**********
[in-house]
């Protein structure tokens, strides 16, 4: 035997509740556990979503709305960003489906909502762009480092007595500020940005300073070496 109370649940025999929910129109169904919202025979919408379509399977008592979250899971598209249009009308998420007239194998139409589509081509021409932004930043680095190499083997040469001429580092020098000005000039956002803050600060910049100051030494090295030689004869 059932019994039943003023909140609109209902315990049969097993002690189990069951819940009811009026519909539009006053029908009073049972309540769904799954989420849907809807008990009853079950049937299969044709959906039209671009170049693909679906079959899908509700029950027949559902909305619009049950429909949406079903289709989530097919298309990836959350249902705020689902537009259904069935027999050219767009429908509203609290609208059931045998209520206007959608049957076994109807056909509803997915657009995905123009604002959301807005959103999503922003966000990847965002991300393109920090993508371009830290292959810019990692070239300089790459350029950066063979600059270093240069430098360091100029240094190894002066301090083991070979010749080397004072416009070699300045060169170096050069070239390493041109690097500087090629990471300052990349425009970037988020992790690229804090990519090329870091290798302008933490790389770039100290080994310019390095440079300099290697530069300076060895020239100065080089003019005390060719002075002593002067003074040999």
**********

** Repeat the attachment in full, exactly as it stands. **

[in-house]
């Protein structure tokens, strides 16, 4: 035997509740556990979503709305960003489906909502762009480092007595500020940005300073070496 109370649940025999929910129109169904919202025979919408379509399977008592979250899971598209249009009308998420007239194998139409589509081509021409932004930043680095190499083997040469001429580092020098000005000039956002803050600060910049100051030494090295030689004869 059932019994039943003023909140609109209902315990049969097993002690189990069951819940009811009026519909539009006053029908009073049972309540769904799954989420849907809807008990009853079950049937299969044709959906039209671009170049693909679906079959899908509700029950027949559902909305619009049950429909949406079903289709989530097919298309990836959350249902705020689902537009259904069935027999050219767009429908509203609290609208059931045998209520206007959608049957076994109807056909509803997915657009995905123009604002959301807005959103999503922003966000990847965002991300393109920090993508371009830290292959810019990692070239300089790459350029950066063979600059270093240069430098360091100029240094190894002066301090083991070979010749080397004072416009070699300045060169170096050069070239390493041109690097500087090629990471300052990349425009970037988020992790690229804090990519090329870091290798302008933490790389770039100290080994310019390095440079300099290697530069300076060895020239100065080089003019005390060719002075002593002067003074040999």